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Amorphophallus thaiensis RSS 0019-02 (medium)

[USDA zone 7b (?) – 10b]


Plants are near flowering size divisions of A. thaiensis RSS 0019-02.  The plants offered here are  2½” - 3" offsets. With proper care, plants should flower in 1 - 2 years. 


This species tends to flower in late summer (August - September in USDA zone 6a). It begins to produce it's growth just as the "flower" matures and opens. Smaller tubers have a more usual growing season. They typically begin growing May or June.


This species is native to mountainous areas of northern Thailand. This species as with most Amorphophallus and Arisaema species are seasonally dormant. Plants sprout from a subterranean tuber in the same fashion as the spring Crocus. Plants of this species grow 15” – 20” tall. Each tuber produces a single stem that terminates with a single “leaf”. Each leaf consists of a large umbrella of smaller leaflets that is 15” – 20” across. As with A. bulbifer, A. yulonensis, and others this species has an added bonus of producing new tubers at the “leaf” axils. These can be removed and planted the same as tubers produced from the soil. The leaf stem is brown to brown-rust with sparse irregular grey-white markings. These markings resemble lichens. The plant alone is very ornamental. The inflorescence is produced from the naked corm before the leaves are produced. The inflorescence is 10” – 15” tall.  The inflorescence is single "flowered”. The “flower” is actually a modified inflorescence that consists of the spathe (outer ornamental part) and the spadix (internal sexual bits). The spadix is 3” – 5” tall and enclosed within the spathe. The spadix appendage (apical non-sexual part) is bulbous, 1” – 1½”wide, and cream-white. The spathe that surrounds the spadix is 3½” – 6½” long. The spathe interior is medium green. The exterior is darker green blotched light green to silvery white. Flowers have a fragrance akin to a combination of new carpet and Naphthalene (mothballs). Flowers last a few days to a week. The Infructescence that can form is also very decorative. In late August – early October it consists of a corn cob like structure of green berries that turn lilac then dark blue when ripe. It is important to wear gloves if you harvest the berries as they juice can stain and irritate mammalian skin.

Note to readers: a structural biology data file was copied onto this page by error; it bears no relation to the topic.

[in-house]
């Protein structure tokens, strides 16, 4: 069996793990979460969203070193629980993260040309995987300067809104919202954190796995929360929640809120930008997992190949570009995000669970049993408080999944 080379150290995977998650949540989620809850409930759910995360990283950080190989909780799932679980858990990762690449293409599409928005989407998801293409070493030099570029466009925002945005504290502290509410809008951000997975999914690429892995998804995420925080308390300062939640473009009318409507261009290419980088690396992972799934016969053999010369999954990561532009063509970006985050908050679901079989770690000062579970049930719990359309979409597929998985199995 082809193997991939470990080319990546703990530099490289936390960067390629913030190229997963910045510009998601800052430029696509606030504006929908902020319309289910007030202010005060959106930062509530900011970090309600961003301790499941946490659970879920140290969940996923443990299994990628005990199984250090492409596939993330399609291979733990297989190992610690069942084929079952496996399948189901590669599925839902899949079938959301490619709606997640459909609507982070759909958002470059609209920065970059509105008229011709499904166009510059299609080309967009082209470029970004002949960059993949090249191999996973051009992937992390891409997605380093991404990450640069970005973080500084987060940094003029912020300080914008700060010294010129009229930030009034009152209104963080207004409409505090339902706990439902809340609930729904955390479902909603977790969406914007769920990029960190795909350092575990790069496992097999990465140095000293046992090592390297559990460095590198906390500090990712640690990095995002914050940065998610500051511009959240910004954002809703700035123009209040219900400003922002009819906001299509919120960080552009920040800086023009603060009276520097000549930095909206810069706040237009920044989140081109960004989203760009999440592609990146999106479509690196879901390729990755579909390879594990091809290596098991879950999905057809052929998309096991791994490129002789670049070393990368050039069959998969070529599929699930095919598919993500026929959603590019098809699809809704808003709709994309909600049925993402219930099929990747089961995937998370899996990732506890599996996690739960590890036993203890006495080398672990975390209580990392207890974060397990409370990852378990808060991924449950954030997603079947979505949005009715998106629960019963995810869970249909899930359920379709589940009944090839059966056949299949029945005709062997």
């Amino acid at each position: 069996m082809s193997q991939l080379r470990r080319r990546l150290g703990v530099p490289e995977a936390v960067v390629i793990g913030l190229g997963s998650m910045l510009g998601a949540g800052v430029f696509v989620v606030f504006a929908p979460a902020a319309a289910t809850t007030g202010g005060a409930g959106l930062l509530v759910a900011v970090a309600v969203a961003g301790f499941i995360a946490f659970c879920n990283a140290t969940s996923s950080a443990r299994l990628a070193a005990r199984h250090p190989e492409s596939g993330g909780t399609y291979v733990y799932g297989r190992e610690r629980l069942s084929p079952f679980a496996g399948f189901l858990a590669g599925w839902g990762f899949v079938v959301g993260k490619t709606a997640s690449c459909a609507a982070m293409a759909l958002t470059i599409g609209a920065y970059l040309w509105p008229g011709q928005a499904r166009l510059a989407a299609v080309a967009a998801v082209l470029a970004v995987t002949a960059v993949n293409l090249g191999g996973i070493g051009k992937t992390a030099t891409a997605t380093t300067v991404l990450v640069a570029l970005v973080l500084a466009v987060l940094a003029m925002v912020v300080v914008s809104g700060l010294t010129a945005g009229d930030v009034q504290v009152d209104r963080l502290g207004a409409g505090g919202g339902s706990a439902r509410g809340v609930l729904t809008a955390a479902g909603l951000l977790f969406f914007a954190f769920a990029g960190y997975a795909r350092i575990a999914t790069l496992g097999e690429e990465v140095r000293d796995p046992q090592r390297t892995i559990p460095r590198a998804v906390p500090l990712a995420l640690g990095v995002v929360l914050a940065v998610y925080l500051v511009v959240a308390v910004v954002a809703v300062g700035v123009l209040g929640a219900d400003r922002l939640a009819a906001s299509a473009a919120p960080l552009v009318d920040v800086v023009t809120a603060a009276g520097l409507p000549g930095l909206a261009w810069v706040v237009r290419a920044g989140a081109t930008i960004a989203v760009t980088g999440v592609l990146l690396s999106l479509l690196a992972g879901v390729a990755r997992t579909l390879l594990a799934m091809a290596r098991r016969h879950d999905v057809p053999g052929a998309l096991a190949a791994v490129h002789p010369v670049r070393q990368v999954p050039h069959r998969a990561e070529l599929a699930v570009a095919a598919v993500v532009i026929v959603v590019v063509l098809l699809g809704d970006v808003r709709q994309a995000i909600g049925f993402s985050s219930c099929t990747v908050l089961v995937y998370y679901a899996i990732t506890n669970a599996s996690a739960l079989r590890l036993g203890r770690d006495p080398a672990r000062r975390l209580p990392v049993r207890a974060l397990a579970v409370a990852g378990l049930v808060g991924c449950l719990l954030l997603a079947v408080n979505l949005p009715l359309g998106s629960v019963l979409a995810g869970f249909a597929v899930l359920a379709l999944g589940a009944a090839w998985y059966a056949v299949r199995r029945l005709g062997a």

Amorphophallus thaiensis RSS 0019-02 (medium)

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